Chuck still pushing to widen expungement net
JUSTICE Minister Delroy Chuck, who has over the last three years led the thrust to have more Jamaican ex-convicts get their records wiped, says the application of a certain level of caution is the reason Parliament has not yet been approached to widen the category of offences for which convicts can receive expungement.
Expungement is having a conviction removed from one’s criminal or police record after a specific period of time has elapsed and after certain requirements have been met.
The statute which authorises the expungement of criminal records is the Criminal Records (Rehabilitation of Offenders) Act, 1988. The principle underlying this provision is that a person who has made a sincere and successful attempt to be law-abiding should be given the opportunity to start afresh without being haunted by an unfortunate past.
In September last year Chuck confirmed indications, then, by two Cabinet members that the Government would be expanding the category of offences.
In providing the Jamaica Observer with an update on those efforts last Friday the justice minister said, “We are still working it out. We really would like more persons who have been convicted — and have in many ways rehabilitated because they have spent in excess of 10 years in their communities without further conviction — that they should be given the opportunity to have their sentences expunged. It is a process that I am working on.
“The truth of the matter is that I have been working on it over the last three years, and I have to be careful about which of the more serious offences are actually expungable. And that is why, even though I have made presentations to Cabinet, we have not signed off as yet on how many of these serious offences — where the parties have had fairly lengthy sentences — that their convictions should be expunged — because before I take it to Parliament, Cabinet has to sign off.”
He said while many applicants for expungement have been denied because they committed serious offences and served in excess of five years behind bars, many other applicants have shown that they are on the straight path.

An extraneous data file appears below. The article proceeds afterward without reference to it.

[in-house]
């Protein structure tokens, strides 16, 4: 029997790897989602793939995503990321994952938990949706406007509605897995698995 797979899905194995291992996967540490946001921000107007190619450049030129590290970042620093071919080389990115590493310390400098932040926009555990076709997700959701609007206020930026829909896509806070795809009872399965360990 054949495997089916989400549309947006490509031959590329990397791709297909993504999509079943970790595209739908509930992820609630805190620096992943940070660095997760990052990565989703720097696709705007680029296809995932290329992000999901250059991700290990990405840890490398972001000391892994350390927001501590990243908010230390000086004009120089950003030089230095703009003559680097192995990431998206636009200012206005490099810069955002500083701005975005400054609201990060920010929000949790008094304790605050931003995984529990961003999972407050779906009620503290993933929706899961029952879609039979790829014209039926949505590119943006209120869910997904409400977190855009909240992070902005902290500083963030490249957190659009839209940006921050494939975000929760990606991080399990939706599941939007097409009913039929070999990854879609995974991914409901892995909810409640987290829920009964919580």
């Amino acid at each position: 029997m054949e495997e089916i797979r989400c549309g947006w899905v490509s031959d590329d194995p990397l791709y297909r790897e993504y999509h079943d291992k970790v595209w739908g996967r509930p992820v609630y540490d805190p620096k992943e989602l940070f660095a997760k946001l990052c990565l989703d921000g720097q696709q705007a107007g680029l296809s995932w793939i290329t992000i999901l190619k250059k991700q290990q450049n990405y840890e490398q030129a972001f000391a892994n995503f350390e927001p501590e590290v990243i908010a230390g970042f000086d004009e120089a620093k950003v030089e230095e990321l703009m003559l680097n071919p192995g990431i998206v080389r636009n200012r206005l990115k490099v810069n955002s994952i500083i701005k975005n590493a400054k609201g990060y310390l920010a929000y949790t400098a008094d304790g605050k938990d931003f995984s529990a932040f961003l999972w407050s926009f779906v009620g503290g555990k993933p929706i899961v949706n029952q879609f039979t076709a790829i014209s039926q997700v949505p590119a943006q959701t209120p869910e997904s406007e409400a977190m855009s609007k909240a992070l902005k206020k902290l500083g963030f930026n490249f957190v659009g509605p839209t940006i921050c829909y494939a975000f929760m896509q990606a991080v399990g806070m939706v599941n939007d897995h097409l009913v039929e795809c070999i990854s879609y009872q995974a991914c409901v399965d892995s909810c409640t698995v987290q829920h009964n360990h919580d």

“And many of them would like to get on with their lives and are begging for a second chance, and I hope that I will be able to convince the Parliament that we should widen or remove some of the restrictions in the Third Schedule,” he stated.
In May last year Chuck, in making his contribution to the 2023/24 Sectoral Debate in the House of Representatives, said the Ministry of Justice received 2,322 applications for the expungement of criminal records in 2022. He said of that amount, the Criminal Records (Rehabilitation of Offenders) Board approved 1,200 applications.
Updated figures provided by the Ministry to the Observer showed that for the period January 2023 to September 2023, there were 1,878 new applications for expungement of which 1, 590 were processed.
Persons who would like their records to be expunged may make an application through the Ministry of Justice, to be reviewed by the Criminal Records (Rehabilitation of Offenders) Board.
To qualify for expungement the offence in question must be one that attracts a non-custodial sentence or sentence of imprisonment not exceeding five years.
The person in question must also not have had any other convictions during a specified period of time, referred to as the rehabilitation period.
The rehabilitation period defines the length of time a person must wait before an application can be made for the expungement of a conviction. This period varies according to the sentence imposed by the court and ranges from a minimum of three years for non-custodial sentences to a maximum of 10 years for custodial sentences. The rehabilitation period is calculated from the date of the expiration of the term of imprisonment (in the case of custodial sentences), and in other cases upon the satisfaction of the court’s sentence.
An offender cannot apply for an expungement until the relevant rehabilitation period has expired. The sentence imposed by the court will determine the rehabilitation period that must elapse.
Offences such as the import and export of narcotics, eg cocaine and marijuana; murder, rape, and some offences under the Malicious Destruction of Property Act, such as arson, cannot be expunged under the current law.